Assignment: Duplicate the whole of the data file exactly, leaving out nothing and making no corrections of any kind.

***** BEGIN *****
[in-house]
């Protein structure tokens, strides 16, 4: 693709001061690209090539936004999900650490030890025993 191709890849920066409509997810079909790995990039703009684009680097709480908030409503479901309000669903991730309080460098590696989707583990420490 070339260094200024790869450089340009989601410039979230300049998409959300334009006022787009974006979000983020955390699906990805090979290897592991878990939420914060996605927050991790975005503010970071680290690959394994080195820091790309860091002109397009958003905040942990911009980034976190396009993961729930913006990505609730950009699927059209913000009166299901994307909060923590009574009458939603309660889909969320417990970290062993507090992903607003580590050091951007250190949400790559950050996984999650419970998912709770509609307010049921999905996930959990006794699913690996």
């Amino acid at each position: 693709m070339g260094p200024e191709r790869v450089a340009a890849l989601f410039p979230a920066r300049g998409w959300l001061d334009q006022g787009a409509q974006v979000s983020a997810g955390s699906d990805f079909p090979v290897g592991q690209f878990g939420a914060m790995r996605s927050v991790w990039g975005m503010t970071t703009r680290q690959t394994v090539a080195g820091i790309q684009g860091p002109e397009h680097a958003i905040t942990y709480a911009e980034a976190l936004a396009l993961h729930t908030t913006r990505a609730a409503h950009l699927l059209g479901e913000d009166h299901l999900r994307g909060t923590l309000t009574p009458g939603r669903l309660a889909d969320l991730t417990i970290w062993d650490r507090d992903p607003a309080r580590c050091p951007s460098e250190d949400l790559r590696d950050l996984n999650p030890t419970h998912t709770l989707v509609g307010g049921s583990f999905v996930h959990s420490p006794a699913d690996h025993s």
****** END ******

[in-house]
């Protein structure tokens, strides 16, 4: 693709001061690209090539936004999900650490030890025993 191709890849920066409509997810079909790995990039703009684009680097709480908030409503479901309000669903991730309080460098590696989707583990420490 070339260094200024790869450089340009989601410039979230300049998409959300334009006022787009974006979000983020955390699906990805090979290897592991878990939420914060996605927050991790975005503010970071680290690959394994080195820091790309860091002109397009958003905040942990911009980034976190396009993961729930913006990505609730950009699927059209913000009166299901994307909060923590009574009458939603309660889909969320417990970290062993507090992903607003580590050091951007250190949400790559950050996984999650419970998912709770509609307010049921999905996930959990006794699913690996």
């Amino acid at each position: 693709m070339g260094p200024e191709r790869v450089a340009a890849l989601f410039p979230a920066r300049g998409w959300l001061d334009q006022g787009a409509q974006v979000s983020a997810g955390s699906d990805f079909p090979v290897g592991q690209f878990g939420a914060m790995r996605s927050v991790w990039g975005m503010t970071t703009r680290q690959t394994v090539a080195g820091i790309q684009g860091p002109e397009h680097a958003i905040t942990y709480a911009e980034a976190l936004a396009l993961h729930t908030t913006r990505a609730a409503h950009l699927l059209g479901e913000d009166h299901l999900r994307g909060t923590l309000t009574p009458g939603r669903l309660a889909d969320l991730t417990i970290w062993d650490r507090d992903p607003a309080r580590c050091p951007s460098e250190d949400l790559r590696d950050l996984n999650p030890t419970h998912t709770l989707v509609g307010g049921s583990f999905v996930h959990s420490p006794a699913d690996h025993s």